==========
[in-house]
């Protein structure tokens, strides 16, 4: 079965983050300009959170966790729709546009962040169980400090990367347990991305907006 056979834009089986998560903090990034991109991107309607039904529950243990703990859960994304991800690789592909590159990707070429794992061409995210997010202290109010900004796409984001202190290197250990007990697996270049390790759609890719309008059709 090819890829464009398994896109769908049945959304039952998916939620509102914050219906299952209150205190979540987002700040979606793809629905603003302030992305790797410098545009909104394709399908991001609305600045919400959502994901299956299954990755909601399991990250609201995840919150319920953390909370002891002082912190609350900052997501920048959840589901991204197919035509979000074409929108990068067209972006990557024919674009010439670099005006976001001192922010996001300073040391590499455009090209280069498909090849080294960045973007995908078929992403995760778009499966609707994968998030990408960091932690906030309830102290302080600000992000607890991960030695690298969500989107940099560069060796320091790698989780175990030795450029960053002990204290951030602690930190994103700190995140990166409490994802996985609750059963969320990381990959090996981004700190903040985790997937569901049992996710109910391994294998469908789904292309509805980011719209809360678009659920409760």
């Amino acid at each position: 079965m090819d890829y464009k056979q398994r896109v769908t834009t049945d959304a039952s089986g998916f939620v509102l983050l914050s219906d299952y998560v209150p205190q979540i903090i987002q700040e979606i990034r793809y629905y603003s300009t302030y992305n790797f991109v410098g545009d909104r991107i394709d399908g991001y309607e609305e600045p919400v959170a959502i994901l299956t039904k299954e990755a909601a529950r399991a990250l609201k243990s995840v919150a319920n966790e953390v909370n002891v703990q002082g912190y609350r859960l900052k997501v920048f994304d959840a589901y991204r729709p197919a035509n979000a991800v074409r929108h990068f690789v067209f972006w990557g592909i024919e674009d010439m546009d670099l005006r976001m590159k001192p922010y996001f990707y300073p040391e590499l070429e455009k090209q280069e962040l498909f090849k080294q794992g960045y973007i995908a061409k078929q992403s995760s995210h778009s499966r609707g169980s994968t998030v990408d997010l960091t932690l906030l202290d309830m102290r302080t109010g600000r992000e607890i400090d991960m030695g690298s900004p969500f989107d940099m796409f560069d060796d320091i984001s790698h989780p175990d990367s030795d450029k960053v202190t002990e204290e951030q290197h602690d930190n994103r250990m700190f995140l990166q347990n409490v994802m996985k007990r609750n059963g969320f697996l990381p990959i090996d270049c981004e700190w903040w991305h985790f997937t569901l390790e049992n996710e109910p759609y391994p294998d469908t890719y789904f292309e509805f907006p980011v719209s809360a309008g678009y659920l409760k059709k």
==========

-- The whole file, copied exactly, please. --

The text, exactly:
[in-house]
């Protein structure tokens, strides 16, 4: 079965983050300009959170966790729709546009962040169980400090990367347990991305907006 056979834009089986998560903090990034991109991107309607039904529950243990703990859960994304991800690789592909590159990707070429794992061409995210997010202290109010900004796409984001202190290197250990007990697996270049390790759609890719309008059709 090819890829464009398994896109769908049945959304039952998916939620509102914050219906299952209150205190979540987002700040979606793809629905603003302030992305790797410098545009909104394709399908991001609305600045919400959502994901299956299954990755909601399991990250609201995840919150319920953390909370002891002082912190609350900052997501920048959840589901991204197919035509979000074409929108990068067209972006990557024919674009010439670099005006976001001192922010996001300073040391590499455009090209280069498909090849080294960045973007995908078929992403995760778009499966609707994968998030990408960091932690906030309830102290302080600000992000607890991960030695690298969500989107940099560069060796320091790698989780175990030795450029960053002990204290951030602690930190994103700190995140990166409490994802996985609750059963969320990381990959090996981004700190903040985790997937569901049992996710109910391994294998469908789904292309509805980011719209809360678009659920409760």
């Amino acid at each position: 079965m090819d890829y464009k056979q398994r896109v769908t834009t049945d959304a039952s089986g998916f939620v509102l983050l914050s219906d299952y998560v209150p205190q979540i903090i987002q700040e979606i990034r793809y629905y603003s300009t302030y992305n790797f991109v410098g545009d909104r991107i394709d399908g991001y309607e609305e600045p919400v959170a959502i994901l299956t039904k299954e990755a909601a529950r399991a990250l609201k243990s995840v919150a319920n966790e953390v909370n002891v703990q002082g912190y609350r859960l900052k997501v920048f994304d959840a589901y991204r729709p197919a035509n979000a991800v074409r929108h990068f690789v067209f972006w990557g592909i024919e674009d010439m546009d670099l005006r976001m590159k001192p922010y996001f990707y300073p040391e590499l070429e455009k090209q280069e962040l498909f090849k080294q794992g960045y973007i995908a061409k078929q992403s995760s995210h778009s499966r609707g169980s994968t998030v990408d997010l960091t932690l906030l202290d309830m102290r302080t109010g600000r992000e607890i400090d991960m030695g690298s900004p969500f989107d940099m796409f560069d060796d320091i984001s790698h989780p175990d990367s030795d450029k960053v202190t002990e204290e951030q290197h602690d930190n994103r250990m700190f995140l990166q347990n409490v994802m996985k007990r609750n059963g969320f697996l990381p990959i090996d270049c981004e700190w903040w991305h985790f997937t569901l390790e049992n996710e109910p759609y391994p294998d469908t890719y789904f292309e509805f907006p980011v719209s809360a309008g678009y659920l409760k059709k």